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These three Victorian houses once overlooked downtown Los Angeles from a position on Bunker Hill. Though they survived into my lifetime, I have no memory of them. All I can recall on that stretch of the east side of the 300 block of south Olive Street is a parking lot. They were quite splendid, still, in this 1960 photograph.
Their site today is occupied by the large development to which the Angel's Flight funicular railway was moved a number of years ago. In fact, if the house on the right were still there, the top of the railway (formerly about half a block north, at Third Street) would probably be right outside its southern windows- and about twenty feet down, as some 40 feet was removed from the hill's top with redevelopment. I've not seen the new development, except in pictures, but I doubt that I'd like it. I tend to react badly to the urban vacuities which have replaced the subtle and complex patterns of the old city.
These houses have probably been gone a bit more than half as long as they stood. Their site was vacant for decades after they were destroyed. I wonder if what has replaced them will survive as long as they did? If not, I wouldn't be apt to miss it. Undoubtedly, it could easily be replaced by something better. This stately row was not. I'm not sorry that I haven't seen whatever is in this location now, but I wish I could remember having seen these houses.
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borutz: 2nd Mar 2005 - 15:13 GMT
such a pretty photos! also i am like the new homepage look it is really good for the new look and easily to go around on.
hasslehoff: 2nd Mar 2005 - 15:39 GMT
it is something of great interest to me to see old photographs of places familiar to me. to see what has been and gone. what was and what is now. it is interesting to see how development is not necessarily synonymous with progress.
these building were pretty.
elaine: 23rd Apr 2005 - 07:58 GMT
Joe, looking through your articles here, it seems amazing to me that you even attempt to live in Los Angeles, with your sensibility. I mean, there are some nooks and crannies, but it does strike me as being generally pretty harsh and car based, wheras you seem to be the kind of contemplative soul perfect for, I dunno, Venice, or somewhere?
Lili: 12th Jun 2005 - 13:41 GMT
In a certain way the photos, the description and the comments make me think of how the values of those who control large material interests, such as money or realestate, are often, it appears, not balanced; makes me think of one of John Carpenter's (sp?) early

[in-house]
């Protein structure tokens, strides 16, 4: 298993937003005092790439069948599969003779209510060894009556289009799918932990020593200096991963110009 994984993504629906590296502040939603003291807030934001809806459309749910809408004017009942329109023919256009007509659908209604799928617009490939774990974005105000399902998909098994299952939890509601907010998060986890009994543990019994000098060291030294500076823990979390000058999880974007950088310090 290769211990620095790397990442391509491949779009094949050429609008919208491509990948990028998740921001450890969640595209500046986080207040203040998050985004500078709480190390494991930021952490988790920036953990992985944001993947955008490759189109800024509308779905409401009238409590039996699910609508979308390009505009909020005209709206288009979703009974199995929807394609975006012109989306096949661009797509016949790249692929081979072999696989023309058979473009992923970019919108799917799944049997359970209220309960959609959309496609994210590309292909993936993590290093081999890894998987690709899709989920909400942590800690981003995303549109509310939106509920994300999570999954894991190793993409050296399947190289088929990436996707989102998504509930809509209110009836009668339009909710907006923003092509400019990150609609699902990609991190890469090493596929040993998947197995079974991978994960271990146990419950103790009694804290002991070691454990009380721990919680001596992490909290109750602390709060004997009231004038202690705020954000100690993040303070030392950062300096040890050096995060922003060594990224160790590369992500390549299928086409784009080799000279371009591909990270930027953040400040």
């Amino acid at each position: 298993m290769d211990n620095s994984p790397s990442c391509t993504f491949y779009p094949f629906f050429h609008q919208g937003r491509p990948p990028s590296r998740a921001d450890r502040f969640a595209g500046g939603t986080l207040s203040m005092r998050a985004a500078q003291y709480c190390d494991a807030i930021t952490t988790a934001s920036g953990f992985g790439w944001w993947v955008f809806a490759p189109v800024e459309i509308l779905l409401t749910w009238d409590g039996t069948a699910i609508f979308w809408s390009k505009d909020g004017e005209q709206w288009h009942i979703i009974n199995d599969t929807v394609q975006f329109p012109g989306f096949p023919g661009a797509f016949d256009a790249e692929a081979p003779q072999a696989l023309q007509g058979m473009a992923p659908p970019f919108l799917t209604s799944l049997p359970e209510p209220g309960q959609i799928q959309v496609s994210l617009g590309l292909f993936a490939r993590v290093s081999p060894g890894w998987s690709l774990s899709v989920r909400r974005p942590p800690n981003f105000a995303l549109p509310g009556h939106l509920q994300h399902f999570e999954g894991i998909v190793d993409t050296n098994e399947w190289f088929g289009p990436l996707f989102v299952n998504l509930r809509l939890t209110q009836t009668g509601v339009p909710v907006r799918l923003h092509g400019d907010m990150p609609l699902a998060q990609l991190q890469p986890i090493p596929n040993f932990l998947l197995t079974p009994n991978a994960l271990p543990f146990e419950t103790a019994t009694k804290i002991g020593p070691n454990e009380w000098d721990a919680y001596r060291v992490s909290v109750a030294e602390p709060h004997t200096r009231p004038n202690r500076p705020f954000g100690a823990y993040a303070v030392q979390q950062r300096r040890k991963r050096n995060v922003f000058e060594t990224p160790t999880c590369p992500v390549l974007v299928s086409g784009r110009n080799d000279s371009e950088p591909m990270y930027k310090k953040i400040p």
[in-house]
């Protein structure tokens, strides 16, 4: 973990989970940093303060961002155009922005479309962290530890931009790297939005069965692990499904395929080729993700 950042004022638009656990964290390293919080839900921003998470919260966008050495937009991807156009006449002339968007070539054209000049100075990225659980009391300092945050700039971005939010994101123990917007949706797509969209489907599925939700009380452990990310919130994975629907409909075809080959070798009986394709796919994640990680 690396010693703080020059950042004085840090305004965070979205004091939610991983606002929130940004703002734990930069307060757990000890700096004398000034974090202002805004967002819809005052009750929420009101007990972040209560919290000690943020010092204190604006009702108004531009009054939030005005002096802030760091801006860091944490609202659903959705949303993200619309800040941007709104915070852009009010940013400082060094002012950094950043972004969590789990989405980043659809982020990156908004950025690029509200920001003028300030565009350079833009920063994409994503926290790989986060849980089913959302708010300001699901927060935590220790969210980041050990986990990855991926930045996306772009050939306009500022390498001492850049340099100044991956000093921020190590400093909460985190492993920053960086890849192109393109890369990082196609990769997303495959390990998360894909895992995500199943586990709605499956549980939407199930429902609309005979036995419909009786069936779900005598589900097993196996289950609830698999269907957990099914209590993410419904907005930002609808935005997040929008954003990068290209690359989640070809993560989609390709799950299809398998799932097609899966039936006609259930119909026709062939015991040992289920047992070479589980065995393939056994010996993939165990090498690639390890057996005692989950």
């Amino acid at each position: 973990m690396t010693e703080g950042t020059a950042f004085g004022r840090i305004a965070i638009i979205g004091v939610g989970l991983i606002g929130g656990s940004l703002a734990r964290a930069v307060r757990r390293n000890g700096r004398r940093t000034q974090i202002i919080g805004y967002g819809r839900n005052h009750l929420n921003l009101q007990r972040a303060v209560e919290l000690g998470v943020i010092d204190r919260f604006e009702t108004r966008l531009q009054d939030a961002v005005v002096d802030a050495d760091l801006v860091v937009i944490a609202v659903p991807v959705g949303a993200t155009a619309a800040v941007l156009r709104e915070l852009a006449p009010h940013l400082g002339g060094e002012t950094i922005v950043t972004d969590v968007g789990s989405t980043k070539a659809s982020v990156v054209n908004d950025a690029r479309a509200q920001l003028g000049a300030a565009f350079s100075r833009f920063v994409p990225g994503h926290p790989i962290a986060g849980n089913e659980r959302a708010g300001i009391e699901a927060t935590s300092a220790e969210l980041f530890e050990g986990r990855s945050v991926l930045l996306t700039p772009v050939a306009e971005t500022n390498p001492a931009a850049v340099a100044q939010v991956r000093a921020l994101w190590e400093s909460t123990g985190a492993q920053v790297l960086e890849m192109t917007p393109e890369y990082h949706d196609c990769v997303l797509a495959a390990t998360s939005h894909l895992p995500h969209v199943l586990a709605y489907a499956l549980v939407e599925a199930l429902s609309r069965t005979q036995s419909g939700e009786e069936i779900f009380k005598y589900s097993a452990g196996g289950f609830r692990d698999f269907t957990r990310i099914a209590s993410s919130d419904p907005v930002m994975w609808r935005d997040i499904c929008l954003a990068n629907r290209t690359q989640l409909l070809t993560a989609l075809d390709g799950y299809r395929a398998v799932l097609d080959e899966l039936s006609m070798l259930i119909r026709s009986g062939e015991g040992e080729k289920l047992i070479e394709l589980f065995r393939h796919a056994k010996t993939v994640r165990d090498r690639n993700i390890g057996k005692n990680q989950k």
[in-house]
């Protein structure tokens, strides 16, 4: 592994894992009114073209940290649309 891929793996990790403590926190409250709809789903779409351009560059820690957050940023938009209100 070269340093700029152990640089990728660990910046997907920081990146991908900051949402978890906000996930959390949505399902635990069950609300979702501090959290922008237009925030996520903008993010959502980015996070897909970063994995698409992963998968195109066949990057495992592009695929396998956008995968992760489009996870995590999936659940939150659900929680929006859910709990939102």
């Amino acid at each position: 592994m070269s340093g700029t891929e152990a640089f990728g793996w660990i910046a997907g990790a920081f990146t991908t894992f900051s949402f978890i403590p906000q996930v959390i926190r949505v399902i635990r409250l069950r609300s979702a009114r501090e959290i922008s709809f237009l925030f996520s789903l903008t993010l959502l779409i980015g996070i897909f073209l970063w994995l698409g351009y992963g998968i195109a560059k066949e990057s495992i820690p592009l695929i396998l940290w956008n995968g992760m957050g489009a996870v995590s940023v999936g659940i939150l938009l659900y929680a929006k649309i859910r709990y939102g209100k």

EvilGentleman: 17th Jul 2006 - 08:18 GMT
I find it absolutely incredible that historical stuctures are valued so little in a land where they are so rare. I could understand Europeans not being terribly attached to hundred-year-old buildings, but they also have Roman ruins and Gothic cathedrals. Over here, these Victorian buildings are often the oldest structures around, yet nobody cares. If you look at the way the historic parts of many North American cities are preserved, it seems that the missionaries came and left a few scattered museums, and then a few hundred years later, skyscrapers, pareking lots, shopping malls and apartment blocks filled in the gaps. Most cities have no historical continuity, just the very earliest stuff and the modern. What a disgraceful lack of respect for all the people that spent hundreds of years to build the missions into the cities we know today.
mariesandoval: 20th Apr 2007 - 19:13 GMT
This saddens me. The victorian homes have so much life in them. The beauty within it self shows it. Why would anyone destory such beauty. To build other buildings that we have enough of. We need to be reminded on how life is to short for us-not to be able to enjoy what these homes give to us. Which is Happiness just by looking back to the past and how everyone was happy - to help each other when needed. Because the warmth of the house gave the warmth within us. Thats the way it should be. Thats what i see when i look at this photo of the victorian houses. Joe thanks for your for trying your best to recall on what you can. Maybe not everyone shares my point of view-but each house as a story to tell. Just look and you can see. april 19-07
Franny Wentzel: 9th Feb 2010 - 15:20 GMT
An early image of the Angels Flight funicular...
At the time it was for the use of residents atop Bunker Hill. The builders also put up a little observation tower to let people see the distant San Gabriel Mountains. By the time 1940s film noirs were showing the system as a backdrop larger buildings had taken over much of the area.
The Angels Flight was dismantled in the 60s and reerected a half- block away in the 90s. It was closed at the turn of this century due to an fatal accident blamed on a faulty redesign of the haulage mechanism. It has yet to reopen.
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